Board vice-president Christine Turner wanted to know if there would be a celebration when the track is finally completed. She said, “By rights we should be shooting off fireworks, this is really a big occasion because it’s been such a long time in the works.”
Trustee Ehrbar wanted to know if there would be kind of a ceremony at the first shovel prior to the installation of the track.
Trustee Paul Grisafi, who is a runner, suggested a run of school board trustees to open the track.
Dr. Bierwirth said there were no other projects in the works at this time, except the track. He said they have been working on two other projects, but the bids that have come in are so exorbitant. He added, “We’re not going to go forward on a project when such high prices are involved.”
A member of the audience wanted to know the results of Social Studies tests and Dr. Bierwirth said 96 percent received 2 or better and 74 percent received 3 or better; 186 students took the exam and 32 received a 5; 51 received a 4; 55 received a 3; 40 received a 2 and 8 received a 1.
The same resident said, “I understand that for next year there is a plan to have a regular class; for the 11th grade social studies and an AP (Advanced Placement) class and anyone who takes the exam, no matter what the grade, receives an AP designation on their record.”
Dr. Bierwirth replied, “Actually, it’s a long standing tradition that only students who take an AP exam receive an AP on their records. That is not a requirement by the college board.”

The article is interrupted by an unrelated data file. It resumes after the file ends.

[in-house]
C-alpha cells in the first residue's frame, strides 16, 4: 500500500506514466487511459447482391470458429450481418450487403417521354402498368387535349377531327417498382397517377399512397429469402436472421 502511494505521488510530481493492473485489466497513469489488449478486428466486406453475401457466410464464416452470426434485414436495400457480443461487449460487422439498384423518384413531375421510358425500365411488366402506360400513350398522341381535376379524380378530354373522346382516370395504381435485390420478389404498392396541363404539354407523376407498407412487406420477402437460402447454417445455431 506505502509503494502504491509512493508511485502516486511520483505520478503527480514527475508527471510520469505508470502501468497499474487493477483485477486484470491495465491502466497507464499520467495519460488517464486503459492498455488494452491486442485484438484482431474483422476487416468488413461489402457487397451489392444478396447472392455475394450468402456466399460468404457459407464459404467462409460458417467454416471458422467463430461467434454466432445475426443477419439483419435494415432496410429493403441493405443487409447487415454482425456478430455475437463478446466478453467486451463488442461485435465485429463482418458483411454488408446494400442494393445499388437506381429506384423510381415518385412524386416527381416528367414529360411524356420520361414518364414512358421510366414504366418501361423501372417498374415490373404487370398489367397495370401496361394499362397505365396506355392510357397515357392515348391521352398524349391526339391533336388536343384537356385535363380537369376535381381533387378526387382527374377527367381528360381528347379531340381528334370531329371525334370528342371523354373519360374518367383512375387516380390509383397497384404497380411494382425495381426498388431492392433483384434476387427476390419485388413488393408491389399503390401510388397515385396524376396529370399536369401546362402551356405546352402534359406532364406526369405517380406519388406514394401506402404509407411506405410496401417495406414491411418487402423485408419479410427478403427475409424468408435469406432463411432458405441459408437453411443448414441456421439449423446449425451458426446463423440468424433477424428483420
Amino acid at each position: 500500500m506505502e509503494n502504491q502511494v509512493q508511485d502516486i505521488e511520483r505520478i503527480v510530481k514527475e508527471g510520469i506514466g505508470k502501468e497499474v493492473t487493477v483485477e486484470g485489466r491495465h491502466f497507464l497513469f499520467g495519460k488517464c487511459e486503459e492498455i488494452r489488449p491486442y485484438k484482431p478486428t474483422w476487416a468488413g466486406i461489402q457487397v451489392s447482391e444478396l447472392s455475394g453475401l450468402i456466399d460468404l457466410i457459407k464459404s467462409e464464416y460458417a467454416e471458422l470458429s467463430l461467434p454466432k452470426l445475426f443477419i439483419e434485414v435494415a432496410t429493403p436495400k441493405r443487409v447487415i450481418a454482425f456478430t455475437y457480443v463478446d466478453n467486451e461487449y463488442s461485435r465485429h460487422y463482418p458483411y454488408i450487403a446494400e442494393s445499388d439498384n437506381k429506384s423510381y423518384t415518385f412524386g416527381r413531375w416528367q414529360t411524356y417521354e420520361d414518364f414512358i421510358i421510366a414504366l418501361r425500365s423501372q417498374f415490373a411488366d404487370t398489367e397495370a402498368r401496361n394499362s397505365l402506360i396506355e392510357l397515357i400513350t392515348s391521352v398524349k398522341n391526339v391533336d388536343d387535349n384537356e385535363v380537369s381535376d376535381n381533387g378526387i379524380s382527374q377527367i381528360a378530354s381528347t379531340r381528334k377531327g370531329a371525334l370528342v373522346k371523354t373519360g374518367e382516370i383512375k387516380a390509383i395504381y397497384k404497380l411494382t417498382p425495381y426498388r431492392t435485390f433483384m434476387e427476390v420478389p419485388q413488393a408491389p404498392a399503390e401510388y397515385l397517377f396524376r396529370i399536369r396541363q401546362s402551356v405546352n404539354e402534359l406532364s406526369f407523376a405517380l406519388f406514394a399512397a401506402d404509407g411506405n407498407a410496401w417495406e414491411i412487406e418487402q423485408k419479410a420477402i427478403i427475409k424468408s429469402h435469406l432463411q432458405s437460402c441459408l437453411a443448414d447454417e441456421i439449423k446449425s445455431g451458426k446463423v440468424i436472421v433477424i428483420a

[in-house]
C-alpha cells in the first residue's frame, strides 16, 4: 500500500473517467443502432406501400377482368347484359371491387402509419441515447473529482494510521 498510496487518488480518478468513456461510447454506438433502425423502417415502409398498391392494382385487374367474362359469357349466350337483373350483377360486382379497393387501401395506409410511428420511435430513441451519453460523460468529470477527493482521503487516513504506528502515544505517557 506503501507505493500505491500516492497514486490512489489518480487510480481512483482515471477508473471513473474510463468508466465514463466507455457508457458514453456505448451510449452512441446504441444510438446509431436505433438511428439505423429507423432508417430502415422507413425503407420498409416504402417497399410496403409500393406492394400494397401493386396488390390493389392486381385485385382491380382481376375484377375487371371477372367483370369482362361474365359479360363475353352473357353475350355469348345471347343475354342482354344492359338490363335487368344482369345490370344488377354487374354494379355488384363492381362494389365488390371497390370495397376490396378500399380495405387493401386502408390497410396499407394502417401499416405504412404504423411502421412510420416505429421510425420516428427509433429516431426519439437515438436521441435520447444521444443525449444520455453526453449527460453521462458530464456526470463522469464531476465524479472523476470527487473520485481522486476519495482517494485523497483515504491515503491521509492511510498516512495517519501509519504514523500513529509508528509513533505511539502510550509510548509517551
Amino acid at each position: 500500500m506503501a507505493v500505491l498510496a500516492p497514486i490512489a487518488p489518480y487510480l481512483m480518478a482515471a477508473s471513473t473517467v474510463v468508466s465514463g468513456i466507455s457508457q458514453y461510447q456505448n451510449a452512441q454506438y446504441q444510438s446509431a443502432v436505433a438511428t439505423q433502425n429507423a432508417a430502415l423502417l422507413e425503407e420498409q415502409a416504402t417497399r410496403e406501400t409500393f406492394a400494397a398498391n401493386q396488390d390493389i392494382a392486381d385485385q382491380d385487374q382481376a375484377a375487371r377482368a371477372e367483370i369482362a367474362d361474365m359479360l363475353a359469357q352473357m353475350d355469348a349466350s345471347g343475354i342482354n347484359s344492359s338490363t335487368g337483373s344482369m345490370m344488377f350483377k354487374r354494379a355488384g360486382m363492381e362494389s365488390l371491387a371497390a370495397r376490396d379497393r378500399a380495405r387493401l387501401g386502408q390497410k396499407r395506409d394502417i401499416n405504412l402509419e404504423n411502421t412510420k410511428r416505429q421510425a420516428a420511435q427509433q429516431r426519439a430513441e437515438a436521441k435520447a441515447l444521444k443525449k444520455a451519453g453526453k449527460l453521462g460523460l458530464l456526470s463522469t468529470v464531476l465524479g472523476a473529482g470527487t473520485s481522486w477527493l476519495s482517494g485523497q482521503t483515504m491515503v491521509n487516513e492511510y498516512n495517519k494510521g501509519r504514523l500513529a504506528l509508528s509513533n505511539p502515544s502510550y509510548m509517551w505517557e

The resident said, “The last question is, and this is what some people were asking me, why not have a special education class, a Regents class and an AP class and I wasn’t exactly sure why not.”
Dr. Bierwirth said, “We haven’t had special education classes in the high school.”
The resident went on, “Then why not a Regents class?”
Dr. Bierwirth said, “Because they are all taking the same Regents class and we have inclusion and all kinds of support systems to back up the students. That’s what we do in science, that’s what we do in world language and that’s what we do in most courses. We have been moving foward slowly as a district. Each year we look through all of the transcripts and I was struck that we really did a disservice in having on a student’s transcript RA because they are taking a Regents course and to send a transcript off to college that implies they didn’t take a course with the same rigor, is really not fair to them.”